By Moe Sihota
"I've learned from you, you've made me a better President."
Those were the most telling words from President Barack Obama's victory speech on election night (November 6).
Against the backdrop of a struggling economy and disillusioned electorate, the president had to contemplate the prospect of defeat. In the days following his lackluster performance in the first debate, the polls confirmed that his re-election was at risk. Under those circumstances, any politician would reflect on what he had done right and what he had done wrong. "Fear" as they say is a great motivator. Fear inevitably triggers a process of self-evaluation and introspection.
As it turned out, the president and his advisors were able to craft a strategy that took him to electoral victory. But the enduring effect of the election lies in what the president "learned" whilst he contemplated the prospect of losing the keys to the White House.
My guess is that we will see a bolder, more determined, more decisive president. It started with his election night speech—which was far more inspirational than his rather tepid speech four years ago. The president understands that he must leave behind a legacy which will serve as a lasting reminder to his supporters as to why they voted for him.
Foremost, Obamacare must be that "legacy piece". It is difficult to believe that a nation as wealthy as the United States does not have a public, universal, health-care system that mirrors that of Canada or the United Kingdom. The roadblocks that the insurance companies and Republicans placed in front of Obamacare were set aside by this week's electoral verdict. The president must move with both force and conviction to cement Obamacare into the social fabric of the United States. Just as, Canadian medicare is the lasting legacy of Tommy Douglas and the NDP, Obamacare must be seen as the lasting legacy of the president.
But that is not the end of it. There is space on the international stage for the president to play an instrumental role in two critical areas. First, the European debt crisis. With the greatest respect to the so-called "fiscal cliff" facing the USA, the European situation is a deeper crisis. In today's inter-dependent monetary environment, it is imperative that the United States, Germany, the U.K., and other allies evaluate policy options in a thoughtful, constructive, and mutually supportive fashion. It's apparent that deep cuts to social programs, massive layoffs, and sizable tax increases have eroded the chances of economic recovery in Spain, Greece, and elsewhere. A more balanced approach and engaged leadership is required.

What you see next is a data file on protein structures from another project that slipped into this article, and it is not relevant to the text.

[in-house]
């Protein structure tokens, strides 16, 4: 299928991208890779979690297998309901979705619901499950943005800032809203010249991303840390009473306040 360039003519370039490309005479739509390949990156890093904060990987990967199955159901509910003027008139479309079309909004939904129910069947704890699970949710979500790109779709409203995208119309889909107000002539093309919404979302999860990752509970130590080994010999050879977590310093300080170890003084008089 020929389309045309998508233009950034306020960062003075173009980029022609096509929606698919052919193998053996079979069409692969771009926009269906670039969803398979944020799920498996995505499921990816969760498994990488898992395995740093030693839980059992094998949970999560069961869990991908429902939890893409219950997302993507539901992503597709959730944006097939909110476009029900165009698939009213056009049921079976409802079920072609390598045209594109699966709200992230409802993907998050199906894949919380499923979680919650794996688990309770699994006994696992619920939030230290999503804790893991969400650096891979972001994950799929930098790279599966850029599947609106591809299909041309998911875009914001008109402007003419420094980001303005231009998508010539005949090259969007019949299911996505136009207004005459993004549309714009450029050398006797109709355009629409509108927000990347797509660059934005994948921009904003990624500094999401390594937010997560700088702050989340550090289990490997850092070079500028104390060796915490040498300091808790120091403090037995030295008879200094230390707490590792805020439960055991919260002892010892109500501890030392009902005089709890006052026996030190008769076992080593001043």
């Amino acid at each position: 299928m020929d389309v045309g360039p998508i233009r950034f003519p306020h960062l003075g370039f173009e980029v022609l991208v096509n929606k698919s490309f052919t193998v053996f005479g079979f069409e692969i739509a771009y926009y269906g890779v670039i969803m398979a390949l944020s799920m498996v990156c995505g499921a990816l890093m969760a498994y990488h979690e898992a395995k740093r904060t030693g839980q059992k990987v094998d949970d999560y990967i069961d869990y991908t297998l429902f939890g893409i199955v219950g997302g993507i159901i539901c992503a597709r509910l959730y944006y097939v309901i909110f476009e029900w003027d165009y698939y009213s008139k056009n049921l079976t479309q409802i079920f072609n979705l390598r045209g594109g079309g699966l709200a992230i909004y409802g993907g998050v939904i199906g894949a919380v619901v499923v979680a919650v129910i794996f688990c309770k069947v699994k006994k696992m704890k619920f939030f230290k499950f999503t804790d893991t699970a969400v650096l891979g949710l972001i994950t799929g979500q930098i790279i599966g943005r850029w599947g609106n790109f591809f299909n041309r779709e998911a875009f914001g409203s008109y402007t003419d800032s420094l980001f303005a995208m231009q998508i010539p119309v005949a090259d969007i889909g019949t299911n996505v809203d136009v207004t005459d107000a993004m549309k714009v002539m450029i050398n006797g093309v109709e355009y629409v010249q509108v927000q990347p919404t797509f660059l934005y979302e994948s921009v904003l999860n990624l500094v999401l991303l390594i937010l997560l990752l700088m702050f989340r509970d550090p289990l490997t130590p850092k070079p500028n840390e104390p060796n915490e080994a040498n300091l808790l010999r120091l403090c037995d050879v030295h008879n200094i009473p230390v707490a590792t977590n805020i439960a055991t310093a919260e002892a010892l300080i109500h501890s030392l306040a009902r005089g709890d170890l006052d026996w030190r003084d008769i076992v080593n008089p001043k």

Second, the looming crisis in Syria and Iran require the president's intervention. The U.S. has to some degree distanced itself from those matters during the months leading up to this election. But the president—who has set aside the "cowboy" like antics of George Bush—can be a formidable diplomatic force in bringing peace and stability to these nations.
This is not to say that the president should set aside an aggressive domestic agenda. There is much that he can do to change immigration laws and provide economic security to the Latino and ethnic base that provided him considerable support. There is much that he can do to enhance access to postsecondary education and further the cause of innovation, research, and development so that today's students are equipped to succeed in tomorrow's economy. And there is much he can do to tackle climate change by ploughing ahead with his agenda of clean energy, wind power, solar power, and reducing reliance on fossil fuels.
This past election was close because his electoral base worried that he had deviated from his messages of hope and change. Ultimately, they turned out in droves to offer him encouragement and a second mandate. The beautiful thing about politics is that sometimes you get a second chance. It will make him a better president.
Moe Sihota is the president of the B.C. NDP.